Minister designate for Agriculture, Fifi Fiave Kwetey has branded the Ghana cedis 27% depreciation since 2014 as a blessing in disguise.
In an interview with Peace FM, the Member of Parliament for Ketu South believes “…the depreciation of the currency should actually be a blessing for countries that are looking at exporting but the reason why we are complaining and suffering is because our country is filled with imports.”
The record fall of the cedi against major trading currencies has hit businesses hard. Many import-driven businesses now need more cedis for the same amount of dollars.
The Ghana Union of Traders Association (GUTA) last week closed shops in Accra and Kumasi to among other things, dramatize their displeasure over government’s measures to tackle the cedi.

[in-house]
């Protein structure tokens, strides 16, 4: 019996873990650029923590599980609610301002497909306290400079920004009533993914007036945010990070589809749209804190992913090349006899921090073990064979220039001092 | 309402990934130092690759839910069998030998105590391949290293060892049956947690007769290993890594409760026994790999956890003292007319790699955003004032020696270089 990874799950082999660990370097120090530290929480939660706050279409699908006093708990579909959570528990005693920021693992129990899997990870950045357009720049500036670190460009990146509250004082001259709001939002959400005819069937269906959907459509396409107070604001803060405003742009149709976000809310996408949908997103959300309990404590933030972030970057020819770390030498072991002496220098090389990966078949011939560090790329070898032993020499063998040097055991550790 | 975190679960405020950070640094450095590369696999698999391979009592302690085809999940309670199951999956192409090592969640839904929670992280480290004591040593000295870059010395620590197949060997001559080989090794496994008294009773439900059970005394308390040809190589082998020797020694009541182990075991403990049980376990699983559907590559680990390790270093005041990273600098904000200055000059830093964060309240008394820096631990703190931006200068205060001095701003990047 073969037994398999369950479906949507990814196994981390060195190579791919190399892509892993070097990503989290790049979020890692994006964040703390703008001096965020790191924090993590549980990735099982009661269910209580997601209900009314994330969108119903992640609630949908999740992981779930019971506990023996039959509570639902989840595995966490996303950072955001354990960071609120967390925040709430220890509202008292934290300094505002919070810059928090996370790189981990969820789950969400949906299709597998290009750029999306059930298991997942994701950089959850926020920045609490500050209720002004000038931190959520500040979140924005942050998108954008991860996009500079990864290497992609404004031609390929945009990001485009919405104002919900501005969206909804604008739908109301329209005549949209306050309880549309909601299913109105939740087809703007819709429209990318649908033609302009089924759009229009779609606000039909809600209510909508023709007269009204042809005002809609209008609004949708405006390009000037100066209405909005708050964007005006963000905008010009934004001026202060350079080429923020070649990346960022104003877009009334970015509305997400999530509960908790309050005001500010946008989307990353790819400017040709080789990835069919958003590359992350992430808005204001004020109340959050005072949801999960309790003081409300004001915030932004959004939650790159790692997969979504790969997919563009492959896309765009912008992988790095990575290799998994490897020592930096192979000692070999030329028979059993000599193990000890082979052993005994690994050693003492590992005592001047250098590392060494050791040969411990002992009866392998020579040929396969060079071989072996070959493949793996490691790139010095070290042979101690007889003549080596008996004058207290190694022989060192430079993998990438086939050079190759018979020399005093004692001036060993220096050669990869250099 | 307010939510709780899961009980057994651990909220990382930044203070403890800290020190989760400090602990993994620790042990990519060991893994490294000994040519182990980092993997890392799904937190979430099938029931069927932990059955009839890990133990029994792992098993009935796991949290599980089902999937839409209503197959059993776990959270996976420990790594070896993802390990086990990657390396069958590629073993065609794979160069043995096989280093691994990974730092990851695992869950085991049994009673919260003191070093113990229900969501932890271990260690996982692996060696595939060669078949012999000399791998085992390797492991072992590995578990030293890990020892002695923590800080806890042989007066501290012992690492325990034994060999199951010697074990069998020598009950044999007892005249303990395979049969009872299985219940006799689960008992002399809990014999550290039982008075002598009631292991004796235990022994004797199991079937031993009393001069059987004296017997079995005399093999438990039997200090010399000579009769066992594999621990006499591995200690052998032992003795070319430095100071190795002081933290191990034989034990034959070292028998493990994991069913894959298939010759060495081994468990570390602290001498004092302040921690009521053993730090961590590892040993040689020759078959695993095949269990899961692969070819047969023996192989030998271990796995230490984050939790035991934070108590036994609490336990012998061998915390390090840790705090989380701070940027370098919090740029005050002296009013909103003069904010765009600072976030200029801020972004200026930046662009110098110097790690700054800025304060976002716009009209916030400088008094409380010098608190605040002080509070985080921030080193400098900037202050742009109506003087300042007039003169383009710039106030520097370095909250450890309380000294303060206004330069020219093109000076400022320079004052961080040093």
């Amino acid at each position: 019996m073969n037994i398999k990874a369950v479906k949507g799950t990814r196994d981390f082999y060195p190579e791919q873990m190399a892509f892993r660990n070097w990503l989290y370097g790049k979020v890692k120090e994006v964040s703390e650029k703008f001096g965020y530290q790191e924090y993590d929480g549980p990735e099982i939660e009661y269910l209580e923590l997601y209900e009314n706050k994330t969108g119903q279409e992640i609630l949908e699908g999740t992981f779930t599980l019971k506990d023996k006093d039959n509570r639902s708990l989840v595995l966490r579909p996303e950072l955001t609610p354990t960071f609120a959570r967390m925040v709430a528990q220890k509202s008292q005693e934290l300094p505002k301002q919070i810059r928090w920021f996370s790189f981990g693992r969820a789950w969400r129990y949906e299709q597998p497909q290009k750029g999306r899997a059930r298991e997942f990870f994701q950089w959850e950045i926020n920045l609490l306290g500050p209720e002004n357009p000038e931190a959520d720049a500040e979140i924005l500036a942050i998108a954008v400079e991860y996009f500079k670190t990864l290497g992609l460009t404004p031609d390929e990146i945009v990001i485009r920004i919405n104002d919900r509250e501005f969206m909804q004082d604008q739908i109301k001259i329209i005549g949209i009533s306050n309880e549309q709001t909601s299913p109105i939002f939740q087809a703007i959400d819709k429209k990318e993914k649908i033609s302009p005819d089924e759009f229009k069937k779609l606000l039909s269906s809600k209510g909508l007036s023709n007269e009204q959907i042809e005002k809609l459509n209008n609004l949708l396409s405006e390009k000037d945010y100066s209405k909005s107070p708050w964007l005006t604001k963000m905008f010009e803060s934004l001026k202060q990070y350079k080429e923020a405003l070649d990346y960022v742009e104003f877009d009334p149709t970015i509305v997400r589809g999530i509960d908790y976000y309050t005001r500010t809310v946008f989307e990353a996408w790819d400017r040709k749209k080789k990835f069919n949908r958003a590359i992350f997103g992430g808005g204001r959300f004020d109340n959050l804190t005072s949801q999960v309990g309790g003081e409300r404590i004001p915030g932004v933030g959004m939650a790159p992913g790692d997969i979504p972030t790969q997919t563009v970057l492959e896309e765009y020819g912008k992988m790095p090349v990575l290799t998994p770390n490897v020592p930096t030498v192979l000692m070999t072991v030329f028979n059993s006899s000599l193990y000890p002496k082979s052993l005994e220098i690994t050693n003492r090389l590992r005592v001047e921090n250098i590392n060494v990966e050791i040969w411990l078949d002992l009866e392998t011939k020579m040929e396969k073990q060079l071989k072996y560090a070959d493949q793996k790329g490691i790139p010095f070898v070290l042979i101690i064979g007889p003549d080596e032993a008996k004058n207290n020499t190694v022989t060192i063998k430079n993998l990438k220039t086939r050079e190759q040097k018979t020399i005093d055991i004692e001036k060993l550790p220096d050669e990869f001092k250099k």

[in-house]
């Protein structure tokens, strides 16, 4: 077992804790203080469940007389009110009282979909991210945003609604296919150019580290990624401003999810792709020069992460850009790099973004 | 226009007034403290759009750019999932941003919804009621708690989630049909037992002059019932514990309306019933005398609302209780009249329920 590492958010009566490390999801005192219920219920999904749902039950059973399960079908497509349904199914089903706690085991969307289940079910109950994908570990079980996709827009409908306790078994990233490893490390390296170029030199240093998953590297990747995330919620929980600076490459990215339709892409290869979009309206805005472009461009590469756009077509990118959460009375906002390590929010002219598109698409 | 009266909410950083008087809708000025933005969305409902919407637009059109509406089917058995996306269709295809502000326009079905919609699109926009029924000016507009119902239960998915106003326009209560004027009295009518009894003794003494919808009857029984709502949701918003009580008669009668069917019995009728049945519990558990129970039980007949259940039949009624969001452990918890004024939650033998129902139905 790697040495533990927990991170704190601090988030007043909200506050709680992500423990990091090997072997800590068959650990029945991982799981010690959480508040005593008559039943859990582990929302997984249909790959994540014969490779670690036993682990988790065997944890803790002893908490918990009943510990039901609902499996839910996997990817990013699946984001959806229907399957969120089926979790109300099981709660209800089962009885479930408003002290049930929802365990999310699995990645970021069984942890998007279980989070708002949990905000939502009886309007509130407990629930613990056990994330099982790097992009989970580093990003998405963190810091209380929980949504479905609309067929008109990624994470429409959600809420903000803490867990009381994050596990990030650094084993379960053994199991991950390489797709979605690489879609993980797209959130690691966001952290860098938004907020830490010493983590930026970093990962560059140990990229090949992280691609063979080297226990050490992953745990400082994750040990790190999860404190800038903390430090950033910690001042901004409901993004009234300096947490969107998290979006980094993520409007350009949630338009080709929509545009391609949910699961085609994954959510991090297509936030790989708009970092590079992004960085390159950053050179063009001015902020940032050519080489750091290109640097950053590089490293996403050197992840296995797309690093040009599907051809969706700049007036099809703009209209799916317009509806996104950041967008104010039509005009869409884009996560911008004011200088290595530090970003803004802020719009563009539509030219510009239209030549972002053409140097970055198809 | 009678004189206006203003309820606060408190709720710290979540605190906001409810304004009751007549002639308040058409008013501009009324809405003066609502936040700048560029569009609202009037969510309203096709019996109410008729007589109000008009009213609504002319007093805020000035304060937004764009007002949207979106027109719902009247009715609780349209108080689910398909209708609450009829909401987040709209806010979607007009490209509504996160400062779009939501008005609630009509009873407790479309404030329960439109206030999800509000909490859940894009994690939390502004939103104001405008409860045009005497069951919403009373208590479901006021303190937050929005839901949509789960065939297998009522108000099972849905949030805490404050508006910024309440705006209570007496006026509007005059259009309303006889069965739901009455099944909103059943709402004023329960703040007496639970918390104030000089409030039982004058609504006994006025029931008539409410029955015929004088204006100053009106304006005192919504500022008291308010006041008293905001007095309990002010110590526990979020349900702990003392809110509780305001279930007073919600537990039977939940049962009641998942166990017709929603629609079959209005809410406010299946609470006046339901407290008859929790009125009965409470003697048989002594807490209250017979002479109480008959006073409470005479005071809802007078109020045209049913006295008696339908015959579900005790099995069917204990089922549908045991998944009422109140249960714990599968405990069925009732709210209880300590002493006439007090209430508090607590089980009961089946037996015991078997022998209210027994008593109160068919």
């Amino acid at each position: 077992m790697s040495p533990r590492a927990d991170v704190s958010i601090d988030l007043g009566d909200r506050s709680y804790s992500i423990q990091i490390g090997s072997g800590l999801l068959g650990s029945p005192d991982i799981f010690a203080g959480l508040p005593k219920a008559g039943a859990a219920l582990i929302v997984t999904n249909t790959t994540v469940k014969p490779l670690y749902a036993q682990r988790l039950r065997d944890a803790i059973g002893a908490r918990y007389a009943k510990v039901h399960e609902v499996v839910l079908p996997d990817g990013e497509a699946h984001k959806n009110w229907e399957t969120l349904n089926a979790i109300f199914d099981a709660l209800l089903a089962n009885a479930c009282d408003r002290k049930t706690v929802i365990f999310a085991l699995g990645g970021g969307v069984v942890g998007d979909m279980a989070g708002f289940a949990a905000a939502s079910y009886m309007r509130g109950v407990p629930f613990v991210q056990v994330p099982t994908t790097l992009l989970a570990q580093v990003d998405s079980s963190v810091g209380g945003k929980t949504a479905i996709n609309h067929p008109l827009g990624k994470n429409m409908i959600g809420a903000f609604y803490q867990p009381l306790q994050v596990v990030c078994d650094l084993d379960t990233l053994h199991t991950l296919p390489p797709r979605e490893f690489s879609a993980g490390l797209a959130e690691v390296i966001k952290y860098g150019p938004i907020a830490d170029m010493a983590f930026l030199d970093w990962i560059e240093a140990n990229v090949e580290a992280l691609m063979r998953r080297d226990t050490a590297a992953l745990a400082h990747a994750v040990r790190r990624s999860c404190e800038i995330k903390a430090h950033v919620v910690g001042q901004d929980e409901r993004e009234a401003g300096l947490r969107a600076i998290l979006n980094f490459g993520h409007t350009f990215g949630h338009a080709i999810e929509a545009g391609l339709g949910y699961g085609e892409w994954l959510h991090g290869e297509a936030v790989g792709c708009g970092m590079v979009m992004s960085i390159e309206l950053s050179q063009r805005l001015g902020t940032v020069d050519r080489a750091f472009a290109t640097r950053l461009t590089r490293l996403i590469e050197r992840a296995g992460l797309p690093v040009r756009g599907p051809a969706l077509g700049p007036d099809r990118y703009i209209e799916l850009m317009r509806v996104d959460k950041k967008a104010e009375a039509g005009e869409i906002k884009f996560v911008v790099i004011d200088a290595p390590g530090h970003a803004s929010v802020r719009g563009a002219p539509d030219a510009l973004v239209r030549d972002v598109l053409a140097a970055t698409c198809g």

The consensus about the cause of the cedi’s decline is that Ghana depends too much on imports.
Foreign exchange outflows by the Bank of Ghana (BoG) were higher than receipts (inflows) for the first half of 2013.
Ghana currently spends about US$600m annually to import rice. The West African country spends an additional US$400m annually to import sugar, tomatoes, vegetable cooking oil, frozen fish, poultry and wheat.
According to the Member of Parliament, the current cedi crisis is an opportunity especially for the youth to go into exports.
“…we need to have, especially our young people, looking at what has happened to our currency and ask question as to what we can do in order to go into export. When we talk about export, we are not just talking about exporting to Europe and America or to China but to our West-African neighbors and Africa as a whole,” he said.
The advice to drive Ghana’s economy through exports is not new. Financial Consultant and a Lecturer at Ghana Institute of Management and Public Administration (GIMPA) Mr. Kwabena Ntiamoah, a one-time economic advisor in the Kufuor administration, Kwamena Essilfie Adjaye and the World Bank have all called for an aggressive export strategy.